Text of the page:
Earlier this week I was thrilled to read that the Journal of Learning Sciences has decided to facilitate a web annotation conversation:
Coming Soon: Web annotation of JLS articles in Hypothes.is.
The first article is a study by Akkerman and Bruining published in 2016 in Volume 25 (2).Read the full article at https://t.co/tGoOiQKLUR and visit https://t.co/2dYOBe15L8 for instructions for using @hypothes_is pic.twitter.com/z5oSHleIKB
— JrnlLearningSciences (@JLearnSciences) December 4, 2017
In anticipation of this “trial run,” JLS has put together a nice set of public slides that introduce the focal text, provide some rationale for the annotation conversation, and detail step-by-step instructions for getting started with the Hypothes.is annotation platform. Starting next Monday, December 11th, Akkerman and Bruining’s text, “Multilevel boundary crossing in a professional development school partnership,” will become a discursive context for an online conversation that is anticipated to span two weeks, through Friday, December 22nd.
Much of my recent research has focused on web annotation as a form of computer-supported collaborative learning, the design of annotation environments and practices that support educator learning, and an exploration of the open qualities of such sociotechnical activity (i.e. web annotation as open educational practice, open annotation data as learning analytics). Through this research and related efforts, I’ve had the pleasure of organizing and facilitating various web annotation conversations as an emerging model of scholarly communication. In February, after the journal Cognition and Instruction chose to publish pre-prints via their new blog, we arranged a week-long “annotathon” with The Politics of Learning Writing Collective atop their essay “The learning sciences in a new era of U.S. nationalism.” To date, that annotation conversation has generated 239 public annotations by 46 text-participants spanning eight months. I am also an organizer and facilitator of the Marginal Syllabus, a multi-stakeholder partnership among the National Writing Project, K-12 educators, scholars, academic publishers, and Hypothes.is that sparks and sustains conversations about educational equity via open and collaborative web annotation (you’re very welcome to read about and contribute to this year’s syllabus Writing Our Civic Futures). Because of these experiences, I’d like to share a few thoughts about why, as a learning scientist, I am excited to support JLS in this endeavor and look forward to joining next week’s conversation.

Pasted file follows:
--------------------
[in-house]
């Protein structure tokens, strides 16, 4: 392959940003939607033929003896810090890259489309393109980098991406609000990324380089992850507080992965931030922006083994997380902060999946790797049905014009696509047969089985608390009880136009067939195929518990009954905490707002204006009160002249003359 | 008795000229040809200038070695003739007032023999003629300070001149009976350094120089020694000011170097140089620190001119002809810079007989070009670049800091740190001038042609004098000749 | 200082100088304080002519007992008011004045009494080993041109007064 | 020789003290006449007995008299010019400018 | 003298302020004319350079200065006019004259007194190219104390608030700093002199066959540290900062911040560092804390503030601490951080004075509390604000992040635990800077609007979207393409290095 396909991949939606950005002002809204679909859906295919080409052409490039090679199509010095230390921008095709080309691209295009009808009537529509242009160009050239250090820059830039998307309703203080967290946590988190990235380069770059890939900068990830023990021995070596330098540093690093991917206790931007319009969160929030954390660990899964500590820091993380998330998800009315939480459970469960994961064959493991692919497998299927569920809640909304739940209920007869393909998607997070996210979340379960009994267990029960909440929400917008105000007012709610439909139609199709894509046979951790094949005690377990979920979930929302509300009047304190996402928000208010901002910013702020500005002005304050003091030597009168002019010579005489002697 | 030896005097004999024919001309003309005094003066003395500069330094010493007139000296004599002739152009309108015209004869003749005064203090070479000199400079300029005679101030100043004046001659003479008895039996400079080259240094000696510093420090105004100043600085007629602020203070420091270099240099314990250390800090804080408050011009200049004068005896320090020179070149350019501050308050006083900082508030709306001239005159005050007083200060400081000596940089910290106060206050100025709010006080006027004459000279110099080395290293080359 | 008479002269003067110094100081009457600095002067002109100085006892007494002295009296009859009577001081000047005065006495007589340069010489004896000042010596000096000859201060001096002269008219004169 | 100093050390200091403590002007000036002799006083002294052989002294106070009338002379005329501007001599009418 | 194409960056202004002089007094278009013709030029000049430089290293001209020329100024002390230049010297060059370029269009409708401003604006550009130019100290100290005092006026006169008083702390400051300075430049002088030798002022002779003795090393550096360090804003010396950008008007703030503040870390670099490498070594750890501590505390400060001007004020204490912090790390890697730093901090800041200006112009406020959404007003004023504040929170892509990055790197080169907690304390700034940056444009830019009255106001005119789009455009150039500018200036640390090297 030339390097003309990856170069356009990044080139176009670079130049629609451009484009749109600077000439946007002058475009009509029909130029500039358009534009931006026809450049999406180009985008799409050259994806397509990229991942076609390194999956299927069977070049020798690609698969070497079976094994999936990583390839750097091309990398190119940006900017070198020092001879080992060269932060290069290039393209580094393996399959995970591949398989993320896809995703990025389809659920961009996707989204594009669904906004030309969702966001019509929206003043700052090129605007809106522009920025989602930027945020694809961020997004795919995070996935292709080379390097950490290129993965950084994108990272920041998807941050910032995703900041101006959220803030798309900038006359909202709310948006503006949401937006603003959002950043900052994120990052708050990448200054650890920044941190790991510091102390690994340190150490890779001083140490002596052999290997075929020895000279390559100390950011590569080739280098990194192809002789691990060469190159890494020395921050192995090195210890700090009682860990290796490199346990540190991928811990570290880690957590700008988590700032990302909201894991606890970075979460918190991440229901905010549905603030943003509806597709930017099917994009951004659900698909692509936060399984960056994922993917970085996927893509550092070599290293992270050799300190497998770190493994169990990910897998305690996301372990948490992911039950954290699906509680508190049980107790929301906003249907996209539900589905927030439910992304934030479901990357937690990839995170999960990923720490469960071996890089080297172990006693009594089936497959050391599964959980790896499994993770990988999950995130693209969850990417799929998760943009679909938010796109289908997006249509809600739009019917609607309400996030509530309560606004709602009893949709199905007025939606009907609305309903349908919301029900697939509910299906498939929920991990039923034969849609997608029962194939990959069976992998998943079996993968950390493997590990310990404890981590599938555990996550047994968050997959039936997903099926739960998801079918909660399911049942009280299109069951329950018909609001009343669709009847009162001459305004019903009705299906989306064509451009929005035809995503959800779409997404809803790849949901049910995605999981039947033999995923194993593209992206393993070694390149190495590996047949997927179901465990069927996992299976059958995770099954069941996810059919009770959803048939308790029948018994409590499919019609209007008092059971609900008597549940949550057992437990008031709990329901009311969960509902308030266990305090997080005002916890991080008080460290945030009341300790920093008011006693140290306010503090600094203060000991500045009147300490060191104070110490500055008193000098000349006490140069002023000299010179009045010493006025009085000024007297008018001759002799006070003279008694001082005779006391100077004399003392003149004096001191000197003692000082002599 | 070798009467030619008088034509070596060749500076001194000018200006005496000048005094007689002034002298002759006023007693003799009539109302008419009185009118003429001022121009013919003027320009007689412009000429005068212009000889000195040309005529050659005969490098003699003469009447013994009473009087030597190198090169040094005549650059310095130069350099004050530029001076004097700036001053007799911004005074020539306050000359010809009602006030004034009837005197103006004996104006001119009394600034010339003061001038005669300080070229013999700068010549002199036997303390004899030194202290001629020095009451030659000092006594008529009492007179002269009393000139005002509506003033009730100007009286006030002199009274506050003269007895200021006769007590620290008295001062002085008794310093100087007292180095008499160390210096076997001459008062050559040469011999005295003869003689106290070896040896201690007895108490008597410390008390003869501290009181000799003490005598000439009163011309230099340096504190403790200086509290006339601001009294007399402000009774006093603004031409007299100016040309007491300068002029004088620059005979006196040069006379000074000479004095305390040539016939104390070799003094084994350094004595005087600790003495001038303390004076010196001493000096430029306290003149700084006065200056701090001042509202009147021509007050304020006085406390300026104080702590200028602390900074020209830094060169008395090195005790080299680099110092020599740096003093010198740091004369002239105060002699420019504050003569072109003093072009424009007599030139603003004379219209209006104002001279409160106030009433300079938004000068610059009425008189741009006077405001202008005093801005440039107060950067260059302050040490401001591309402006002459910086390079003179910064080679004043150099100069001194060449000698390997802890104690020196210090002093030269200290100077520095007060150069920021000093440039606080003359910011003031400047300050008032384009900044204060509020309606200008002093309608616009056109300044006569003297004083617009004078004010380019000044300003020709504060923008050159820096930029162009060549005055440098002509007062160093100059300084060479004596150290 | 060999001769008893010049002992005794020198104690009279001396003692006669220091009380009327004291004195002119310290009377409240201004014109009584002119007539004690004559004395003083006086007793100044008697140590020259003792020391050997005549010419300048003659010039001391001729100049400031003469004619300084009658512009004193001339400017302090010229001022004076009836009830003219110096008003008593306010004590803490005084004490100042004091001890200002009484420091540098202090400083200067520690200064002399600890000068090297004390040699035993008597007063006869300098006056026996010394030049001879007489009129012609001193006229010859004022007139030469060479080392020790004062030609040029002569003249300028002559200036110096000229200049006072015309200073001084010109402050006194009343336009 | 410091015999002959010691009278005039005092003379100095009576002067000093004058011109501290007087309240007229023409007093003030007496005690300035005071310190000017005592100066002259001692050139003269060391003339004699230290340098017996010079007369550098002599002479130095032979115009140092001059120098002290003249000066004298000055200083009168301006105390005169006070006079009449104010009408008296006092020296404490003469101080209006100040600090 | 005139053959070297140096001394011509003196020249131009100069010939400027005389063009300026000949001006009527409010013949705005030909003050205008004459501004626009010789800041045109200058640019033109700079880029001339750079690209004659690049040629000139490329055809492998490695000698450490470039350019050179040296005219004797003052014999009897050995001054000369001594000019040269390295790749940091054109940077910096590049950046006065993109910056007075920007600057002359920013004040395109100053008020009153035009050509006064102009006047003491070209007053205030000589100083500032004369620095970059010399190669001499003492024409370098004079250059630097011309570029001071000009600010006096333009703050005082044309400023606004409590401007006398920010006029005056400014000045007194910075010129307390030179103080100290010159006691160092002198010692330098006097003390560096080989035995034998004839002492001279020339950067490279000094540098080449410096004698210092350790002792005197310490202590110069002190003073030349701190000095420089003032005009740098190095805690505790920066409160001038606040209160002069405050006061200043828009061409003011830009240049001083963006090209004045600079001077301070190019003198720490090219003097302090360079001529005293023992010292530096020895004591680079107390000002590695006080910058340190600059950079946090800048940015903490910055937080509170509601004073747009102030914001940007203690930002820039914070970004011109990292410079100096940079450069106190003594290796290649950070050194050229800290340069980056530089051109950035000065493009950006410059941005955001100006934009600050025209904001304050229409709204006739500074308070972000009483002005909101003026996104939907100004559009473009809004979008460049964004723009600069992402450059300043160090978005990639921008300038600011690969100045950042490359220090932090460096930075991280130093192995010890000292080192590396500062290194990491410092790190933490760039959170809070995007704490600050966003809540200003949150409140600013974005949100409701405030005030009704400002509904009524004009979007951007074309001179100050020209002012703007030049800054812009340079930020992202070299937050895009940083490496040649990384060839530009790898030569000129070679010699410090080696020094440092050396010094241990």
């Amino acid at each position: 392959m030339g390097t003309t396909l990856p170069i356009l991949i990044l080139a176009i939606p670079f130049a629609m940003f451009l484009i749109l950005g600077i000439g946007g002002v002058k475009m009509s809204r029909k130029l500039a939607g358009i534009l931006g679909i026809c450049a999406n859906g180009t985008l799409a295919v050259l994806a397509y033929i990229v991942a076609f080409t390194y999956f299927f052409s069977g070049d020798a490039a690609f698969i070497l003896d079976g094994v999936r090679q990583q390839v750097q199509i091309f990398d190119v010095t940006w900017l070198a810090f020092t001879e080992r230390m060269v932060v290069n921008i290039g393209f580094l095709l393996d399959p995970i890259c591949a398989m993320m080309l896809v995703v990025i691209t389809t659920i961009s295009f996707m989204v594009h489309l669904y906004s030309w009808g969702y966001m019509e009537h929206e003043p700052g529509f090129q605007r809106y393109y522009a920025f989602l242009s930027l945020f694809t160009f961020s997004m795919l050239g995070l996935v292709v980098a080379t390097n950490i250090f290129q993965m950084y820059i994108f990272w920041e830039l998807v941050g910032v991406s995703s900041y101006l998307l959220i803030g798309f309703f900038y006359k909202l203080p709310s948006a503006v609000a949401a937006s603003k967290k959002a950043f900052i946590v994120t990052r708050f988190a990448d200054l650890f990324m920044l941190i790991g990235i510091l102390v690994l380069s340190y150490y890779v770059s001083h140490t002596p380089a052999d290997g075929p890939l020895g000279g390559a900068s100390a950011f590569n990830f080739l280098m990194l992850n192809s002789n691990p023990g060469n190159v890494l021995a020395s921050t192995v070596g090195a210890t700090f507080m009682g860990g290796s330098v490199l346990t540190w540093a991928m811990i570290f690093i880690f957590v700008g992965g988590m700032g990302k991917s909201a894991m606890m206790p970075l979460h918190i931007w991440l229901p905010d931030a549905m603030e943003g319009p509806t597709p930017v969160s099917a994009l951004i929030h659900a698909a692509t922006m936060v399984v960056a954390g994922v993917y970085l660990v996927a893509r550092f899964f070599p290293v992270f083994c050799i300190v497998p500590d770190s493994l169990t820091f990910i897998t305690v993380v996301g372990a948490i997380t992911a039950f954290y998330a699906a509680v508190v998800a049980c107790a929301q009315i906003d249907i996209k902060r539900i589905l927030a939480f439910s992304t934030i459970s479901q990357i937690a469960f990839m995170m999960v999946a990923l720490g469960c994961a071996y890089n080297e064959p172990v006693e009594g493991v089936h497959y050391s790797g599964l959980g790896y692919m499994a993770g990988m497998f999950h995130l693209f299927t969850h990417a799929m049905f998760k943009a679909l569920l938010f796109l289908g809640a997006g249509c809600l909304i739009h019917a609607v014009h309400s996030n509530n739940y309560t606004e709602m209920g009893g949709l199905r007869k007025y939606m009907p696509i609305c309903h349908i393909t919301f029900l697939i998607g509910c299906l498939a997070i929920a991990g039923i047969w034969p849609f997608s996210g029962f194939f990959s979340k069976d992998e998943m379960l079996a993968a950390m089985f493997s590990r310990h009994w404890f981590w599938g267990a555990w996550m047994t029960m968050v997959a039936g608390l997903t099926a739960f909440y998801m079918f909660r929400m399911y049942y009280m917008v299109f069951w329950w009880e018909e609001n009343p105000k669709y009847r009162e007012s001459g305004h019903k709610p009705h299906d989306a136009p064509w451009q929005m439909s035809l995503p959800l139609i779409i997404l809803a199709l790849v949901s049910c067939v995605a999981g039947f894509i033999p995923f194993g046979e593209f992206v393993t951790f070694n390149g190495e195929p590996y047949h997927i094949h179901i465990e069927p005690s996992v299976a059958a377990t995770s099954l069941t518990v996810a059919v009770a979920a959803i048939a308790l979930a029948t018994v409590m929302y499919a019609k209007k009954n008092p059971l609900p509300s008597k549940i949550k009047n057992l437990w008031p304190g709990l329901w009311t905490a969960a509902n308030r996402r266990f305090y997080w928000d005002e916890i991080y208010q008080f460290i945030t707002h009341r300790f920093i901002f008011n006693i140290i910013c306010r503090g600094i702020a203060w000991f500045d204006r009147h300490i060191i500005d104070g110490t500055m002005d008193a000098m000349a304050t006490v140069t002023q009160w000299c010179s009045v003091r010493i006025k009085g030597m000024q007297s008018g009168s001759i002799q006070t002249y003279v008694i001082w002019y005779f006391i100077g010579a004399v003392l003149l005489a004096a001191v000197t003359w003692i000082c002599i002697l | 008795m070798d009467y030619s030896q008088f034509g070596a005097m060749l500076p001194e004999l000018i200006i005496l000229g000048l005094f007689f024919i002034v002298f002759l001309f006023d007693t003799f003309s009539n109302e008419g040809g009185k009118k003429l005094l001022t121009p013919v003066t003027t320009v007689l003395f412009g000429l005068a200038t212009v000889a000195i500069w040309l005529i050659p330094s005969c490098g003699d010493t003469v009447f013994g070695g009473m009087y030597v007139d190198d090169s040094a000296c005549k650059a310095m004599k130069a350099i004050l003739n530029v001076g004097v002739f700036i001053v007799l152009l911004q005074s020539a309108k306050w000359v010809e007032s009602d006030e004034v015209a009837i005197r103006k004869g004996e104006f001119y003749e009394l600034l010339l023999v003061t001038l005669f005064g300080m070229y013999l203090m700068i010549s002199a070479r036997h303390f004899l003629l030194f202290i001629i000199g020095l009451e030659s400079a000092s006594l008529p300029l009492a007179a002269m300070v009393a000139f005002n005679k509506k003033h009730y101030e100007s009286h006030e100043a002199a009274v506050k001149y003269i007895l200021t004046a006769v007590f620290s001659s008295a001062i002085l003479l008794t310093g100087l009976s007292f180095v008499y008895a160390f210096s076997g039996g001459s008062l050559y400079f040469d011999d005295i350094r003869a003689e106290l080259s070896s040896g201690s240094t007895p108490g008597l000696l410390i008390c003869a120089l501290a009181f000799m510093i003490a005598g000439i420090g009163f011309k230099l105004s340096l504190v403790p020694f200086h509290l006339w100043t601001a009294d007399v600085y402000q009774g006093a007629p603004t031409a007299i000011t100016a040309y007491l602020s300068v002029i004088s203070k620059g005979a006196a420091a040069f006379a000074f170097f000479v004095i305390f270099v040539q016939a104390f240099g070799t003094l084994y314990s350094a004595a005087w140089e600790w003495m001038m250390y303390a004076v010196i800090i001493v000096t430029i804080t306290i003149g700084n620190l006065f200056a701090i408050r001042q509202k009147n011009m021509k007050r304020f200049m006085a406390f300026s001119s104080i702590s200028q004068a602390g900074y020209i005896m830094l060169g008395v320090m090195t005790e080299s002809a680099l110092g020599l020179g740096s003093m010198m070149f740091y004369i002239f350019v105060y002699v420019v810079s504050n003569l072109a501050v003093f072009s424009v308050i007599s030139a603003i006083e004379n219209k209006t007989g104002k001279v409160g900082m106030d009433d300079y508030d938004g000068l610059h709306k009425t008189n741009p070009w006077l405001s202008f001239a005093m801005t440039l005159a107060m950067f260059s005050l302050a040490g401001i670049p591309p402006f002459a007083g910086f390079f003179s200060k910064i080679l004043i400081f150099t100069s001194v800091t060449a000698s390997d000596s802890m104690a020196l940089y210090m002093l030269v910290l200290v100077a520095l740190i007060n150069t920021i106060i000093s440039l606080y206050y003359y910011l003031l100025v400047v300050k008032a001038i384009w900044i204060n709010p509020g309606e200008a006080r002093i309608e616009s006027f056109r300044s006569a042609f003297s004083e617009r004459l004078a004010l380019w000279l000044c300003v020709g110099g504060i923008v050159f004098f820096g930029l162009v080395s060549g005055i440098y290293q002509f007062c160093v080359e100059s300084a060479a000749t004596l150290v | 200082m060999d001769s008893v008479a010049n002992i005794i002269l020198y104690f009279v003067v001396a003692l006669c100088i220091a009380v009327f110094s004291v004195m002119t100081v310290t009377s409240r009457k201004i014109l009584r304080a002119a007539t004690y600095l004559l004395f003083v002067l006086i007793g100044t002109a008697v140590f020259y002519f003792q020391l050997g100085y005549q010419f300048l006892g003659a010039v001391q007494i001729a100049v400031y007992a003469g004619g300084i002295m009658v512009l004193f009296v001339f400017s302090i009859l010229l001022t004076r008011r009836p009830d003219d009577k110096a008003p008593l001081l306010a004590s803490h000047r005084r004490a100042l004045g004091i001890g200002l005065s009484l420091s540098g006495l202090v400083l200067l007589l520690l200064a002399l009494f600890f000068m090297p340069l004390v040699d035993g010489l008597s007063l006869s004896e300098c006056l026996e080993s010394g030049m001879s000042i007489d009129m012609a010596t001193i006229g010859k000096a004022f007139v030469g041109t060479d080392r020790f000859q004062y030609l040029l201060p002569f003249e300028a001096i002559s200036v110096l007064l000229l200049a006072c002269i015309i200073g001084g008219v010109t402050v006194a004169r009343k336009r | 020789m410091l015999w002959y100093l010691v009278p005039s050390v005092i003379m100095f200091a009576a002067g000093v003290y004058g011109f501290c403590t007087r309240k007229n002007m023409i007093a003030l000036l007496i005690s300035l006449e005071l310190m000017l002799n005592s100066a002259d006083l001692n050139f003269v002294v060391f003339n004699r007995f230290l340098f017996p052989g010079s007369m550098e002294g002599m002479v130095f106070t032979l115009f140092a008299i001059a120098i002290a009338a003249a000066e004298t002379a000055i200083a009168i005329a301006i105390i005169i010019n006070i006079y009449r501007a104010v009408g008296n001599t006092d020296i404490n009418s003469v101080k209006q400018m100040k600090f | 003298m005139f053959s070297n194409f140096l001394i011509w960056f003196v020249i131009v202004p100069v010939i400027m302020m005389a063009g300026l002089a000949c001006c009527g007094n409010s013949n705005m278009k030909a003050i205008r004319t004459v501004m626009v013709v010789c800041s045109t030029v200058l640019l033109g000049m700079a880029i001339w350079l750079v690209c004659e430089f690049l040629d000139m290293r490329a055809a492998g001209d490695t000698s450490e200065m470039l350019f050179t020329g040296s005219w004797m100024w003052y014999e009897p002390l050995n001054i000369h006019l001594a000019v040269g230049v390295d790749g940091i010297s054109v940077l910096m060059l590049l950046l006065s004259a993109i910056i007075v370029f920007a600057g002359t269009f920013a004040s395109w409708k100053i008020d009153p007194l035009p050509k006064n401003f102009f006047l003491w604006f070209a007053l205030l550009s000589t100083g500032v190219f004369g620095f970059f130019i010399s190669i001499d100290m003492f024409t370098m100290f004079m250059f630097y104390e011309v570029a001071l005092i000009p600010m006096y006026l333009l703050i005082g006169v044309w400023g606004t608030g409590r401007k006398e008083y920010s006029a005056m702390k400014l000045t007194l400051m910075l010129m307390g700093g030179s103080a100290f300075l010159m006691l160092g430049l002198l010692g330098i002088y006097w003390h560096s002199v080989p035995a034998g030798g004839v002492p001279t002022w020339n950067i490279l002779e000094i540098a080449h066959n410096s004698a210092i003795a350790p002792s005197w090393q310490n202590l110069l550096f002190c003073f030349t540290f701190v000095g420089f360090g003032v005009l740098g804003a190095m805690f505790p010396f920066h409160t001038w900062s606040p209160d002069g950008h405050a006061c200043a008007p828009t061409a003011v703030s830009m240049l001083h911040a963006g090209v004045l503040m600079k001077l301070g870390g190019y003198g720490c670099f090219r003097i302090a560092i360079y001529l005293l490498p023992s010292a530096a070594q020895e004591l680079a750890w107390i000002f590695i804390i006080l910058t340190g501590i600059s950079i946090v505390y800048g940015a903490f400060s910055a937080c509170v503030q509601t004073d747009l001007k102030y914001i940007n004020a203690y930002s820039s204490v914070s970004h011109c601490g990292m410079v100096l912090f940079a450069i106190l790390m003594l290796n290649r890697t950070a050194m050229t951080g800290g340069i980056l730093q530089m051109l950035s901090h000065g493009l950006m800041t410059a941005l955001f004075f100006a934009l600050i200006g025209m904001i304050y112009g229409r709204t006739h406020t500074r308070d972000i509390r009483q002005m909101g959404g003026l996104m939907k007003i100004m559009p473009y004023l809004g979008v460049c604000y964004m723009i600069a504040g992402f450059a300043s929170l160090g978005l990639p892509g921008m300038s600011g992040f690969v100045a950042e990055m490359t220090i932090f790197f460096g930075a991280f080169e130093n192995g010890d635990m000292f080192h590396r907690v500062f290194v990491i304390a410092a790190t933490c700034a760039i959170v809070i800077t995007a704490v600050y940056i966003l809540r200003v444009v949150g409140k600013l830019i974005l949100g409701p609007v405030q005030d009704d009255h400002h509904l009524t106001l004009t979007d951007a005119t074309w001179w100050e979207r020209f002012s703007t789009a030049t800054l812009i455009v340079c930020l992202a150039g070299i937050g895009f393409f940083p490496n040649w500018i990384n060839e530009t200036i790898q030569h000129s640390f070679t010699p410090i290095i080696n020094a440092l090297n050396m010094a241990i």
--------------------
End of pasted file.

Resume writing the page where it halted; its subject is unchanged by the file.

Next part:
Why Annotate with Hypothes.is?